Raising an Exception Intentionally in VB.net

By: Steven Holzner Emailed: 1791 times Printed: 2623 times    

There are cases in programs where you might want to create an exception because, although no Visual Basic trappable exception has occurred, some situation may have occurred that's incompatible with your program's logic. You can create an exception intentionally, called raising an exception, with the Visual Basic Err object's Raise method, which is declared this way internally in VB .NET:

Raise(ByVal Number As Integer, Optional ByVal Source As Object = Nothing,
Optional ByVal Description As Object = Nothing, Optional ByVal HelpFile As
Object = Nothing, Optional ByVal HelpContext As Object = Nothing)

Here are the arguments for the Raise method:

  • Number—Long integer that identifies the nature of the exception.

  • Source—String expression naming the object or application that generated the exception; use the form project.class. (If source is not specified, the name of the current Visual Basic project is used.)

  • Description—String expression describing the exception.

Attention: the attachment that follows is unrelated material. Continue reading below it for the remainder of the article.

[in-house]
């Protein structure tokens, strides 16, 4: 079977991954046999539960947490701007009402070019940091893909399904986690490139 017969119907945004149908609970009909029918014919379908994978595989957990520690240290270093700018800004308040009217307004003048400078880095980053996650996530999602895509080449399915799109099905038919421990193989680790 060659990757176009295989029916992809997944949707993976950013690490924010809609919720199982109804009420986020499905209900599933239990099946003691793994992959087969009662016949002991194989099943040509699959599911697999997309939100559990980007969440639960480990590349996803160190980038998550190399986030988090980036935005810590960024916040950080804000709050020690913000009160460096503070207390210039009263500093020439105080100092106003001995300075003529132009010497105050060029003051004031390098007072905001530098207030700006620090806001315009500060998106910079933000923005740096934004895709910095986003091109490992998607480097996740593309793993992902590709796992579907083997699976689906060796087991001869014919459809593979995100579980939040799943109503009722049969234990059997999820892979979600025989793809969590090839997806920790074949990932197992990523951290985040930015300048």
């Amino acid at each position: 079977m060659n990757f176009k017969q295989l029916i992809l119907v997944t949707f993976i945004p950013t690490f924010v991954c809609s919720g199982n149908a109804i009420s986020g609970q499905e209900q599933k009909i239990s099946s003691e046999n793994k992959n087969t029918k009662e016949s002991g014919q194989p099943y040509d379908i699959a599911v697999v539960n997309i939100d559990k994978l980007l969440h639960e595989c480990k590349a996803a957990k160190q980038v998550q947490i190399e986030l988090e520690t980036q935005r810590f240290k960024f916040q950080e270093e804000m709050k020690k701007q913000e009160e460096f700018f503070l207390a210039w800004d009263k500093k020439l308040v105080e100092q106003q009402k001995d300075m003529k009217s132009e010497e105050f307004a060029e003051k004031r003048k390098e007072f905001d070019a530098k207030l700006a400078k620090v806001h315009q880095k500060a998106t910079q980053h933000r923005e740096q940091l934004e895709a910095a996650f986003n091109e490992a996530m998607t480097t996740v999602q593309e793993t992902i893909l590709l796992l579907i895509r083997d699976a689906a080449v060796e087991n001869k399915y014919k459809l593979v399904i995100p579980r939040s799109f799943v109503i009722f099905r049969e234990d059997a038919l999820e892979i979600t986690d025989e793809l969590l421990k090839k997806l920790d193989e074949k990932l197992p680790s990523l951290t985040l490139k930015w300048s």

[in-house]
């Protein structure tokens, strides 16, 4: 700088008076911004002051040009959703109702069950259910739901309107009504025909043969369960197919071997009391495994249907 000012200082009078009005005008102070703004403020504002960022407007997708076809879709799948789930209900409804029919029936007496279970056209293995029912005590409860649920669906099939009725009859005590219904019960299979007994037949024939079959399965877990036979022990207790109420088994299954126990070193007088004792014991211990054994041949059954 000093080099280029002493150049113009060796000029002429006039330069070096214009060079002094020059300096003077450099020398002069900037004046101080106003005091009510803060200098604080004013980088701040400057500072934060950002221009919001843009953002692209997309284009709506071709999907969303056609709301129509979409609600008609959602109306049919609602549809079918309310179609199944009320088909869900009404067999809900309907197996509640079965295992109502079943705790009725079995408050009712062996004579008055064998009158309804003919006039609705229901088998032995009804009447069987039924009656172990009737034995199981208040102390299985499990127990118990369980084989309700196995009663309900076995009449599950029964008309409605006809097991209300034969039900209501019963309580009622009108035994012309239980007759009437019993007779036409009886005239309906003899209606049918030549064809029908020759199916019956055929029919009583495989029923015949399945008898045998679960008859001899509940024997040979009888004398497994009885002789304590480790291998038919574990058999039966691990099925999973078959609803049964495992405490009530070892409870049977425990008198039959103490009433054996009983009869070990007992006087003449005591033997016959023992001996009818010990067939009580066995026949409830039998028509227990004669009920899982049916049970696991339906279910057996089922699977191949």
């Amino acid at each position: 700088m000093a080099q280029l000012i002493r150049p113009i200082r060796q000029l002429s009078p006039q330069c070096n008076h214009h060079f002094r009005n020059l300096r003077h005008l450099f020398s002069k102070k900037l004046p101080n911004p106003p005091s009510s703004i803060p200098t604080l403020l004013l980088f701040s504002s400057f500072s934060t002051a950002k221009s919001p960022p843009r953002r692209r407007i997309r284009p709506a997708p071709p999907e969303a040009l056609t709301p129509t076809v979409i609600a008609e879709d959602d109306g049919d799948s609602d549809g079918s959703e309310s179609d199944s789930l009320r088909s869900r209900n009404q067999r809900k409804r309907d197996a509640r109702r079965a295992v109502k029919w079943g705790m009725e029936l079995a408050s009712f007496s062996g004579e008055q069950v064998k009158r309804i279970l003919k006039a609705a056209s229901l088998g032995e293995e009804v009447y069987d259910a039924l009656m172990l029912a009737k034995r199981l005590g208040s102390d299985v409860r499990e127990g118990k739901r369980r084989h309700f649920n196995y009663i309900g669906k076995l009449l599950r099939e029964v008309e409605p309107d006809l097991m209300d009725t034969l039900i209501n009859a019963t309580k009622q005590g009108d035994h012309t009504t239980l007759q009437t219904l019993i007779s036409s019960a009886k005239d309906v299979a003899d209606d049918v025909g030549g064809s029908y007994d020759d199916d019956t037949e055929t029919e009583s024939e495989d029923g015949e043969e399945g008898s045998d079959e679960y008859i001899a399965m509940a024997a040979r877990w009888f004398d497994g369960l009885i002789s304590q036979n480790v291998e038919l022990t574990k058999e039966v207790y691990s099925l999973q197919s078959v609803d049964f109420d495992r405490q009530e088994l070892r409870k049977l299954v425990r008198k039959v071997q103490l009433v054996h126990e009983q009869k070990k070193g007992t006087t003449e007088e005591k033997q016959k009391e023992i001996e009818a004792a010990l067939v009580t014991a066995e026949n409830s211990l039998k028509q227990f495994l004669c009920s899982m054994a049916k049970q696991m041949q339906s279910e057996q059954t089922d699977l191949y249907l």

• Helpfile—The path to the Help file in which help on this exception can be found.

  • Helpcontext—A context ID identifying a topic within helpfile that provides help for the exception.

When setting the exception number for a custom exception, note that Visual Basic reserves a certain range of exceptions for itself. To make sure your custom exception doesn't conflict with that range, add the value vbObjectError to your exception number, then subtract it when you handle the exception to recover your original exception number. Let's see an example. Here, I'll generate our own exception, exception number 51:

Module Module1
    Sub Main()
        On Error Goto Handler
        Err.Raise(vbObjectError + 51)
        System.Console.WriteLine("Program completed...")
        System.Console.WriteLine("Error number {0} occurred: {1}", _
            Err.Number - vbObjectError, Err.Description)
    End Sub
End Module

You can handle these custom exceptions in the way that makes sense for your application. Here's what you see when you run this console application:

Error number 51 occurred: Application-defined or object-defined error.

You can also use the Visual Basic Error statement to raise an error like this: Error errnumber. However, the Error function is considered obsolete now, replaced by the Raise method of the Err object.

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